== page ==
• Exposure to ionizing radiation or chemicals known to predispose to cancer such as arsenic
  • Certain types of sexually acquired wart virus infections
  • People who have a history of one skin cancer have a 20% chance of developing second skin cancer in the next two years.
  • Elderly patients have more skin cancers.

Most basal cell carcinomas have few if any symptoms. Squamous cell carcinomas may be painful. Both forms of skin cancer may appear as a sore that bleeds, oozes, crusts, or otherwise will not heal. They begin as a slowly growing bump on the skin that may bleed after minor trauma. Both kinds of skin cancers may have raised edges and central ulceration.

Signs and symptoms of basal cell carcinomas include:

Signs and symptoms of squamous cell carcinomas include:

  • Persistent, scaly red patches with irregular borders that may bleed easily
  • Open sore that does not go away for weeks
  • A raised growth with a rough surface that is indented in the middle
  • A wart-like growth

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If You Have Basal Or Squamous Cell Skin Cancer Non

Basal cell carcinoma and squamous cell carcinoma are the two most common types of skin cancers. According to the American Cancer Society, over 5 million cases of basal cell and squamous cell cancers are diagnosed every year.Though, basal cell carcinoma occurs more often, taking credit for about 80% of these cases Basal cell carcinoma is most commonly caused by exposure of the skin to ultraviolet light, either from the sun or a tanning bed. Gradually, the effects of exposure damage the DNA, resulting in the development of cancer. The process can take anywhere from weeks to months to several years before it becomes noticeable Basal cell carcinoma is the most common type of skin cancer. It accounts for more than 80 percent of skin cancer diagnoses. It forms in the basal cells and is found on parts of the body heavily. Basal cell carcinoma is the most common skin cancer in humans. It is responsible for around 75% of nonmelanoma skin cancers and almost 25% of all cancers in the United States. 1 Studies have shown that the incidence of basal cell carcinoma is increasing from 3% to 10% annually. 2 This is commonly seen in elderly patients in sun-exposed areas, and affects men more than women.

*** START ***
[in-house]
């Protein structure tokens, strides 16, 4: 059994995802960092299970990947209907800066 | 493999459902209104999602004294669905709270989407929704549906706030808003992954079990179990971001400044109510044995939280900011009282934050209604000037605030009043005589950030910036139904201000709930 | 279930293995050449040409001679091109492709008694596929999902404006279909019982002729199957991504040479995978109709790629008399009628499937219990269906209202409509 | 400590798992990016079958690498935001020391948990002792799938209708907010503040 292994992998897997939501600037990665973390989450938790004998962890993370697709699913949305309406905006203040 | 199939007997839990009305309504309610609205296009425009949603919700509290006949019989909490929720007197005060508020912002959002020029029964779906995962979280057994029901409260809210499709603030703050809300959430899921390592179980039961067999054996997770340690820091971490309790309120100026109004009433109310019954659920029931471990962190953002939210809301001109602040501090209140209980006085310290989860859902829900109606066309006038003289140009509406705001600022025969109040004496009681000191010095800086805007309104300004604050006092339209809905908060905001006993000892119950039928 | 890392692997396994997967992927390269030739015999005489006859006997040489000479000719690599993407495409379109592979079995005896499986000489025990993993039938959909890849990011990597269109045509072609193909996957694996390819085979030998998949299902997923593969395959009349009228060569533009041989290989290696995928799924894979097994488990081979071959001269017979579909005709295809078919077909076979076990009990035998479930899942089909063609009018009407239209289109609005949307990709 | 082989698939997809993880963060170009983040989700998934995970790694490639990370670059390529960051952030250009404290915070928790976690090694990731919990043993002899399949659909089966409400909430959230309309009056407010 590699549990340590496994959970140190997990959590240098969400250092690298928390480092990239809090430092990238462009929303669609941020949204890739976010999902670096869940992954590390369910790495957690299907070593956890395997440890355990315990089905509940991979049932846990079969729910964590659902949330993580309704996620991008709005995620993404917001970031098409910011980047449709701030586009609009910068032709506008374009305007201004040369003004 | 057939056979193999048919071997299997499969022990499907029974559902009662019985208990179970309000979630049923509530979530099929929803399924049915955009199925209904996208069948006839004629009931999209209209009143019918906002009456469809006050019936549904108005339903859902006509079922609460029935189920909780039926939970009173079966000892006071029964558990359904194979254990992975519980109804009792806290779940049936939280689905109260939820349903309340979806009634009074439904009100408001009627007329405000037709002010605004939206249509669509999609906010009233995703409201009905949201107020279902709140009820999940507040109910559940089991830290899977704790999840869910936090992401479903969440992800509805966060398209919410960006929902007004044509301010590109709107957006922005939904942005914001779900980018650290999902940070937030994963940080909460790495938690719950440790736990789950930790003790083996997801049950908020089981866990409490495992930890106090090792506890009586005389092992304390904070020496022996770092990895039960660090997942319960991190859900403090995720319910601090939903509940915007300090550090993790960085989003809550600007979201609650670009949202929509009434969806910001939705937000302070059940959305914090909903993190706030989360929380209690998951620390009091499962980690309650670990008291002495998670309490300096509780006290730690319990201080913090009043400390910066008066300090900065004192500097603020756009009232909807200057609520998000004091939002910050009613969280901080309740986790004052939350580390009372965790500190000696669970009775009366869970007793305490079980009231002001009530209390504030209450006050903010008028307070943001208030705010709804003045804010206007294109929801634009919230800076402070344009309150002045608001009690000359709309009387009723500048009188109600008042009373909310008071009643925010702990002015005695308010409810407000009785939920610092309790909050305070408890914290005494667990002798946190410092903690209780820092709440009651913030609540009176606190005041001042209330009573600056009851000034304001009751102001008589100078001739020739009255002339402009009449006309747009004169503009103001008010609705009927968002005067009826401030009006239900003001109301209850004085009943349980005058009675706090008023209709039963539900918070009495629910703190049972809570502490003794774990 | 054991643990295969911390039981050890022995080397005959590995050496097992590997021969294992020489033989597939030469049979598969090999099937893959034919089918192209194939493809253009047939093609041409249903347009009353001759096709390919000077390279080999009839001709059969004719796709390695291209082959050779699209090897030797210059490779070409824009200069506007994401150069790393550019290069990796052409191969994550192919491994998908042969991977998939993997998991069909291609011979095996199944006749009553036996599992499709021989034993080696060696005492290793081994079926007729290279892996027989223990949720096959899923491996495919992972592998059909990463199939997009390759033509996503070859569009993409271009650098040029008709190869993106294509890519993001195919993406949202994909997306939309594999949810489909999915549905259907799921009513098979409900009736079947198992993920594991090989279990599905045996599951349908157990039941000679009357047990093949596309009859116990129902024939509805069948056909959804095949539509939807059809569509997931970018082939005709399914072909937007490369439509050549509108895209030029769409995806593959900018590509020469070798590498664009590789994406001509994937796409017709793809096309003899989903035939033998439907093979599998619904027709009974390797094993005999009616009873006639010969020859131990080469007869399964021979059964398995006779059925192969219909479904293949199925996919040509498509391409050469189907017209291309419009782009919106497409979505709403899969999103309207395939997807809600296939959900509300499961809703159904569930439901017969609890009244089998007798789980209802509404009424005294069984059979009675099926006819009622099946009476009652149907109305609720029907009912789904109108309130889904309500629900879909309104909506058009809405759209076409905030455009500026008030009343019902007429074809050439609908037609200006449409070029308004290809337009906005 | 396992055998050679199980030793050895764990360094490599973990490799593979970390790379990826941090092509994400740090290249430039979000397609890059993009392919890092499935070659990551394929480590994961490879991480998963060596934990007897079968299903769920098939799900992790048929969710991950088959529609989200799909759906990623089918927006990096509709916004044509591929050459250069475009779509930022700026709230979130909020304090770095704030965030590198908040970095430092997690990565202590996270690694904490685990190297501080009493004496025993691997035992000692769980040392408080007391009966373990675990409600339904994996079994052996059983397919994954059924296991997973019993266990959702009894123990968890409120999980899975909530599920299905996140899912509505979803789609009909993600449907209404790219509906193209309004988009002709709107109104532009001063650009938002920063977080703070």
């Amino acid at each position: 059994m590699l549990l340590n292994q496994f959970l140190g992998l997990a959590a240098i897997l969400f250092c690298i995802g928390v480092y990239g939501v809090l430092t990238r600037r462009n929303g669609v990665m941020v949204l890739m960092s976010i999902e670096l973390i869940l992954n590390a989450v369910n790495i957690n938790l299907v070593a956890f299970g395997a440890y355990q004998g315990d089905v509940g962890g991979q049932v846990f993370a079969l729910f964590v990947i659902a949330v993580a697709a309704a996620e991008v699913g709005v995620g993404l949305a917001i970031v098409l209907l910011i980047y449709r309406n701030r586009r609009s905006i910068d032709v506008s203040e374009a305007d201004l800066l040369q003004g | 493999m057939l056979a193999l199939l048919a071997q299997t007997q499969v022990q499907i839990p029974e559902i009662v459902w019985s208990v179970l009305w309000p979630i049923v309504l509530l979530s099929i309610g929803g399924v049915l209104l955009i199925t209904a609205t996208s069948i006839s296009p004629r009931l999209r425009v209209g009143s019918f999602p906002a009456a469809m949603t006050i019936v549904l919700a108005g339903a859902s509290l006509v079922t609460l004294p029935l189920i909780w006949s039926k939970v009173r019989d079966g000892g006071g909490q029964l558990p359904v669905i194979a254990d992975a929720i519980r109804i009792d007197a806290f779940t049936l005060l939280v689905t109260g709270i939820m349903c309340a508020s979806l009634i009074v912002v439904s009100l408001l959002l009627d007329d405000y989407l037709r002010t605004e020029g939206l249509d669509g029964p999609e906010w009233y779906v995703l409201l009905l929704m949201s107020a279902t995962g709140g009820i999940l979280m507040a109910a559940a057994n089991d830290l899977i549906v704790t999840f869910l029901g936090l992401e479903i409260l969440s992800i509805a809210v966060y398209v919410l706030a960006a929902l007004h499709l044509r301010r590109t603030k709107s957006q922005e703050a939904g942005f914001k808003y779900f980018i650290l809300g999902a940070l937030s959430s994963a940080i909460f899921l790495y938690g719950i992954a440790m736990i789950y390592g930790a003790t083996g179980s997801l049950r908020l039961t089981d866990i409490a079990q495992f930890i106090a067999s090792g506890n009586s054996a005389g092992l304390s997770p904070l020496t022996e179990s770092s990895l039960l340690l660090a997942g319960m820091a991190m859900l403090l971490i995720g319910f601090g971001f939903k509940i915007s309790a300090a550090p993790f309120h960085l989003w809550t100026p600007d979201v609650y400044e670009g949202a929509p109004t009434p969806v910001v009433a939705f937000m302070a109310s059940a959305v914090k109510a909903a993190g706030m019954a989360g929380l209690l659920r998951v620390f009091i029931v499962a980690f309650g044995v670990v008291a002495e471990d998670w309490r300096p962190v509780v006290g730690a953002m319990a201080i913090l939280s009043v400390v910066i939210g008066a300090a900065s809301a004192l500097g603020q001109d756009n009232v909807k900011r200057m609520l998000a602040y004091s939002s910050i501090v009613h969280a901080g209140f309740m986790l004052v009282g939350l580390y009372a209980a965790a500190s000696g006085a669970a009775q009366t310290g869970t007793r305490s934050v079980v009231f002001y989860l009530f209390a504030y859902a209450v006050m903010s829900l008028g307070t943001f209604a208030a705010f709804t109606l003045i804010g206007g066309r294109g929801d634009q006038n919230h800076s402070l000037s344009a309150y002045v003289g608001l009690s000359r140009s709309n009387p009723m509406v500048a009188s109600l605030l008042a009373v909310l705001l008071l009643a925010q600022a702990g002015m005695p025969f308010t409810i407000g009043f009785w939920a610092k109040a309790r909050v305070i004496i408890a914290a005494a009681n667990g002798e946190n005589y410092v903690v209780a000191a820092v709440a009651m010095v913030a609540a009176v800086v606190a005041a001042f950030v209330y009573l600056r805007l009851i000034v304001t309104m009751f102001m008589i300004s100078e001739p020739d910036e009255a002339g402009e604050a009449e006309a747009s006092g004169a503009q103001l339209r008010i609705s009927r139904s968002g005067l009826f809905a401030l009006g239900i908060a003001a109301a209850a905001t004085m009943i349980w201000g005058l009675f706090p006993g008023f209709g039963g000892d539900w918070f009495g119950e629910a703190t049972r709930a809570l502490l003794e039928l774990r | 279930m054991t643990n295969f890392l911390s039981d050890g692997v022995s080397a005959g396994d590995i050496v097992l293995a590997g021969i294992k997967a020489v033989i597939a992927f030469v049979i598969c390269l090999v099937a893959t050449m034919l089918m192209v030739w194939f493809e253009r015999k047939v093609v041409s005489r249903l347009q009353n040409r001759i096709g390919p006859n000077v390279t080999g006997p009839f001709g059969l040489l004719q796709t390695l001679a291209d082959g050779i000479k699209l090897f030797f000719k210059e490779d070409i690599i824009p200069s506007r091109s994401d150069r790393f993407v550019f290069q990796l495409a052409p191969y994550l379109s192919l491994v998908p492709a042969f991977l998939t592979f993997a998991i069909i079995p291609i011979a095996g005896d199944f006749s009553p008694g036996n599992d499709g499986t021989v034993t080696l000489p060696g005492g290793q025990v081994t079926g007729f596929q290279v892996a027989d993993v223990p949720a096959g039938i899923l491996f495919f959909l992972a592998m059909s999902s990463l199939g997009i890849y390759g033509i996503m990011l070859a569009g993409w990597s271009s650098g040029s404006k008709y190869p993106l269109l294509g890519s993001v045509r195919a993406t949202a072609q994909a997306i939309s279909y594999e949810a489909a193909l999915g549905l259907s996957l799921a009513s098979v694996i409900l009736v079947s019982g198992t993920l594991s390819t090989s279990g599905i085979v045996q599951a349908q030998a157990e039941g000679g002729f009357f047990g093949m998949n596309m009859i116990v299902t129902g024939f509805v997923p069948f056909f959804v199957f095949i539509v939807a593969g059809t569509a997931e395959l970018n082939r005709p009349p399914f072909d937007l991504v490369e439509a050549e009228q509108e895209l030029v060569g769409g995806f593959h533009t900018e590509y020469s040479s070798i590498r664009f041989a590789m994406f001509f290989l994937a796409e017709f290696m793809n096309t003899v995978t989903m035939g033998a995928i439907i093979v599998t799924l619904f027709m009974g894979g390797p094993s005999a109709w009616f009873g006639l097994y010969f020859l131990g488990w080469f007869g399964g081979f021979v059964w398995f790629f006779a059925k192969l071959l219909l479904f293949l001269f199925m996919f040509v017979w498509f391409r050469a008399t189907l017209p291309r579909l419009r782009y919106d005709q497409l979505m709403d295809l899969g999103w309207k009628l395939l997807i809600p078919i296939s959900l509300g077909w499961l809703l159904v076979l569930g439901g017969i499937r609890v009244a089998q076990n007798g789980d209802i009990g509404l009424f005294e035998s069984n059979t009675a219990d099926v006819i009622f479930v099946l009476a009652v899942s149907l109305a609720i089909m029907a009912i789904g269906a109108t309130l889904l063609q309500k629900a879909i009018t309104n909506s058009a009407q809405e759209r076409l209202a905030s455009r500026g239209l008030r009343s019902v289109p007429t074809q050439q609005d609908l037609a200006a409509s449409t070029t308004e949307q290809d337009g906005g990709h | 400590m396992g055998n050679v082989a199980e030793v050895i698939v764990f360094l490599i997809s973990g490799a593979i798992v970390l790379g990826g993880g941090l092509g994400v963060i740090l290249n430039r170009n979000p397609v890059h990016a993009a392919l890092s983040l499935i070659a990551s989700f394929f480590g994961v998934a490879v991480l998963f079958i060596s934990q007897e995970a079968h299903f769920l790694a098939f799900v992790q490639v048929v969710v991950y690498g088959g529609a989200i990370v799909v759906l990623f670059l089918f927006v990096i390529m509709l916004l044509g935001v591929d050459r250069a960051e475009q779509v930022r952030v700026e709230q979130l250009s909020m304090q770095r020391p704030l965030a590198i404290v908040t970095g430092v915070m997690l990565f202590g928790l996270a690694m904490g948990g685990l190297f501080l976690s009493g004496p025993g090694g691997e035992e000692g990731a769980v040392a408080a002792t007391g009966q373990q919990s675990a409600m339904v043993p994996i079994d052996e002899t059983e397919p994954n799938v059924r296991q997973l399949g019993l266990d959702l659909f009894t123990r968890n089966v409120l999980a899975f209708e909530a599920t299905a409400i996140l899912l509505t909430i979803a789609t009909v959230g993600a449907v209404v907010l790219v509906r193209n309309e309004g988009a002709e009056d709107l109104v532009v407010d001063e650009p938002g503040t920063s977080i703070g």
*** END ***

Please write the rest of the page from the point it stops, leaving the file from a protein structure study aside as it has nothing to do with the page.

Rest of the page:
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Basal Cell Carcinoma Types And Symptoms

Basal Cell Carcinoma (BCC)

A basal cell lesion is often described as a pearly papule because it has a slight shine. These papules are elevated above the surface of the skin and are generally the same color or slightly lighter than the surrounding skin.

Different symptoms and features may develop in some cases, including:

  • Telangiectasias: These small dilated blood vessels can form in areas affected by BCC. These lesions appear pink, red, or purplish.
  • Discoloration: The cancerous areas on the skin can appear dark or brownish due to the presence of dead cells.
  • Itchiness around the lesion